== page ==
Toledo, Port Clinton and Lakeside Railway
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It was incorporated in 1902, began operating in 1905 and only ceased operations in 1958, much later than most other interurbans. It originally linked Genoa with the resort town of Port Clinton, a distance of 23 miles, and was then extended to Marblehead from Port Clinton, a further 12 miles. Originally, the railway's cars entered Toledo over the Lake Shore Electric Railway's tracks from an interchange at Genoa, but in 1906 the TPC&L constructed its own line into Toledo, connecting with the city's streetcar system at Starr Avenue. The TPC&L ran over streetcar tracks to Toledo's business district. A further three-mile extension to the pier at Bay Point in 1911 gave a ferry connection to Sandusky.
Financing and Construction
The company was founded and initially financed by a group of successful Toledo, Ohio businessmen led by Theodore Schmitt, who became the firm's first president and invested a substantial proportion of his own money into the venture. Additional funds were acquired through the sale of $1.5 million in bonds at 5% interest. The cost of constructing the line was reported as $1,542,586 in 1909, or $30,425 per mile, which was a high cost for an interurban; this reflected high quality construction especially of the bridges on the line. While the line had no problems producing an operating profit, the interest payments made for an overall loss at first.
Power was provided by the railway's own power-house constructed at Port Clinton, which had a capacity well in excess of that needed for the line. Like many interurban companies, the TPC&L began providing electric power to the on-line communities; the sale of power had become almost a quarter of the company's income by 1912. It was that power business, rather than the railway, which made the company a desirable acquisition target, and in 1912 the company was purchased by W.S. Barstow of New York, who purchased the company and all outstanding bonds, the latter at a rate of 65 cents on the dollar. The new operating company under Barstow's ownership was the Northwestern Ohio Railway and Power Company, a subsidiary of his General Gas and Electric Company.
The new ownership invested to improve the railway's freight business, in new cars, and in building new shops and headquarters in Oak Harbor. The cars were repainted from the TPC&L's plain Pullman green to a livery of bright green and scarlet with gold lettering.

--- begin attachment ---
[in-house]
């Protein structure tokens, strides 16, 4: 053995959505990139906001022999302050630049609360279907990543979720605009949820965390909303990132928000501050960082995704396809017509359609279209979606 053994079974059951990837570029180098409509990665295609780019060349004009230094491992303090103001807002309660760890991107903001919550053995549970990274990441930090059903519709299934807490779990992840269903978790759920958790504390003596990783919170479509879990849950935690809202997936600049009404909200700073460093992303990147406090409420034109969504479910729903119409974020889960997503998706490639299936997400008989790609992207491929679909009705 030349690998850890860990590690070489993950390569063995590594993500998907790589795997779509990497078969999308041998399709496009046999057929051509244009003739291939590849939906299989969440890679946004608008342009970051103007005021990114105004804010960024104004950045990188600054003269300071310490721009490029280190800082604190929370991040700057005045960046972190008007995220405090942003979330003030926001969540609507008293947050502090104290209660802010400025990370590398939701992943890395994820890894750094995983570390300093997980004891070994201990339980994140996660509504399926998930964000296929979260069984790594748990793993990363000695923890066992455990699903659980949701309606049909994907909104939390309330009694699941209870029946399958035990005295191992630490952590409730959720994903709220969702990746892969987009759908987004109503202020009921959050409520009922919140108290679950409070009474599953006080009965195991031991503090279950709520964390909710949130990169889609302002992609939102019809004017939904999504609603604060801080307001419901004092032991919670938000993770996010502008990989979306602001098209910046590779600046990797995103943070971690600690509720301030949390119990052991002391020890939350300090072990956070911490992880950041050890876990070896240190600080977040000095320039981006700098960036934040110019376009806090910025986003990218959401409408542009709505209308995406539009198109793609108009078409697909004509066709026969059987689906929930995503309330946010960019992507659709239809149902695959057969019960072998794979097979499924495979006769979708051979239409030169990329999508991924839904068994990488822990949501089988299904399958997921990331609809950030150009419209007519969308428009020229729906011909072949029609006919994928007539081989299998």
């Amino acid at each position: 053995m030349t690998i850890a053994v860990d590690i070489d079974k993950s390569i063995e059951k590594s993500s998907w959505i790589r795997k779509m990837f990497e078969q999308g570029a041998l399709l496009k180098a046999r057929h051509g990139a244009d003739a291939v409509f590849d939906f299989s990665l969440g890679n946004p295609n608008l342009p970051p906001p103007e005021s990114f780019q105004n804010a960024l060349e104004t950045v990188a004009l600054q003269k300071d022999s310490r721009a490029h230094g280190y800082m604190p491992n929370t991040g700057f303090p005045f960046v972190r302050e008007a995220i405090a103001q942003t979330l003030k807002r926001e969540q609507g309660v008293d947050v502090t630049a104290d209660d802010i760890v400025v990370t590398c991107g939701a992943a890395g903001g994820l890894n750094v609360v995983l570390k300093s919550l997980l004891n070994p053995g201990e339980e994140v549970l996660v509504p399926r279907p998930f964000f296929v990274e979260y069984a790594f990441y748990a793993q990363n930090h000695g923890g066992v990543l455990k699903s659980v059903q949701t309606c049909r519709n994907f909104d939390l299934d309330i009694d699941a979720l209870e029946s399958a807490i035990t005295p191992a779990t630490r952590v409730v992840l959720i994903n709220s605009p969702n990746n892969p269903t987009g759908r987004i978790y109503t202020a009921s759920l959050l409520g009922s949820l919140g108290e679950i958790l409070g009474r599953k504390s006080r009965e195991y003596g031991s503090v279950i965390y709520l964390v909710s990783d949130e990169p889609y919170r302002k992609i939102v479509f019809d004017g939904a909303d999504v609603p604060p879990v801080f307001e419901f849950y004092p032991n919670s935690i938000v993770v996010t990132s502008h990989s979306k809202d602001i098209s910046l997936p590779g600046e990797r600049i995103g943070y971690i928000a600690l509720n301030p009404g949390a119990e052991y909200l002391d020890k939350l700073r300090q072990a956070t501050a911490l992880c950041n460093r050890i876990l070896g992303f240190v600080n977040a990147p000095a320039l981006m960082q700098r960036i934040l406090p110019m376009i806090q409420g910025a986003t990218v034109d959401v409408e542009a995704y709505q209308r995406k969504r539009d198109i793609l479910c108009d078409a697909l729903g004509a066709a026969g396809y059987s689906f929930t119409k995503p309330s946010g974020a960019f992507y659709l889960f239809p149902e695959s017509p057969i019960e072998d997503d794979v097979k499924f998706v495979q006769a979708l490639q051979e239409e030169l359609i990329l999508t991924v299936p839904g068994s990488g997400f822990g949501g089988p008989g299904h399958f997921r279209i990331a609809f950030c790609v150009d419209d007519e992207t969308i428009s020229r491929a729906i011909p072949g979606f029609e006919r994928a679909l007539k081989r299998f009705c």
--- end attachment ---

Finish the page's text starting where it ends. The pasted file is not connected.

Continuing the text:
Without the heavy debt load of the original company, the railway turned a regular if small profit in most years. Ridership reached a peak in 1915 and fell steadily thereafter; cost savings through four new lightweight cars and cheaper power kept the company profitable even as the automobile ate into the company's resort traffic. By 1924, ridership was half the 1915 level.
In that year, the company was sold again, to the Cities Service Corporation, mainly once more for its associated power generating business. The line operated as part of the Ohio Public Service Company, the name the cars would bear for a further 21 years. The new company painted the cars in high-visibility "traction orange". The extension to Bay Point was abandoned in 1926. Service levels were cut to only six departures from Toledo a day from a high of fourteen as the Great Depression hit; only three of these travelled the whole line. Single-man operation was adopted to cut costs in 1932. Ridership continued to fall, until in 1938 only 48,900 passengers rode the line, down from 934,055 in the peak year of 1915.
The Toledo streetcar line decided in 1939 to abandon the Starr Avenue route through which the now OPS's cars entered the city. Rather than cut back service to the edge of town, the company decided that ridership levels were insufficient to continue passenger operation. The last run was on July 11, 1939.
Operation continued as a purely freight carrier. Less-than-carload (LCL) freight had ceased in 1935, but carload traffic interchanged with the railroads continued. The line interchanged with the Toledo Terminal Railroad, the Wheeling and Lake Erie Railway, the New York Central Railroad, and the Lakeside and Marblehead Railroad, and did not parallel any of these lines. The majority of traffic was dolomite from a quarry in the area, and coal for a Toledo Edison power plant.
Separating the Power and Traction Businesses
In 1944, the Ohio Public Service Company was forced to divest itself of its railway operations under the 1935 Public Utility Holding Company Act. Local scrap dealer L.P. Kulka purchased the line and began to operate it as the Toledo and Eastern Railroad. He sold it in 1951 to the Standard Slag Company, who in turn sold it in 1953 to Lloyd B. Lyon. The line was highly profitable in these years, but in 1957 the power company began to receive most of its coal by boat and the quarry began shipping via the New York Central. This was 95 percent of the company's traffic.
The company filed for abandonment on January 10, 1958, which was approved on March 13; operations ceased on July 16.
Niles-built passenger car #21 was the first piece of equipment obtained in 1948 by the fledgling Ohio Railway Museum, and is a rare example of a wooden-bodied interurban car still in operating condition. Car #64, a Kuhlman lightweight, is also at that museum.
- Hilton, George W.; Due, John Fitzgerald (1960). The Electric Interurban Railways in America. Stanford, CA: Stanford University Press. ISBN 978-0-8047-4014-2. OCLC 237973.
- Hilton, George W. (1997). The Toledo, Port Clinton and Lakeside Railway. Montevallo Historical Press. ISBN 0-9658624-0-2.
- Scholarly article about the Toledo Port Clinton and Lakeside, by Professor Douglas V. Shaw, University of Akron, Ohio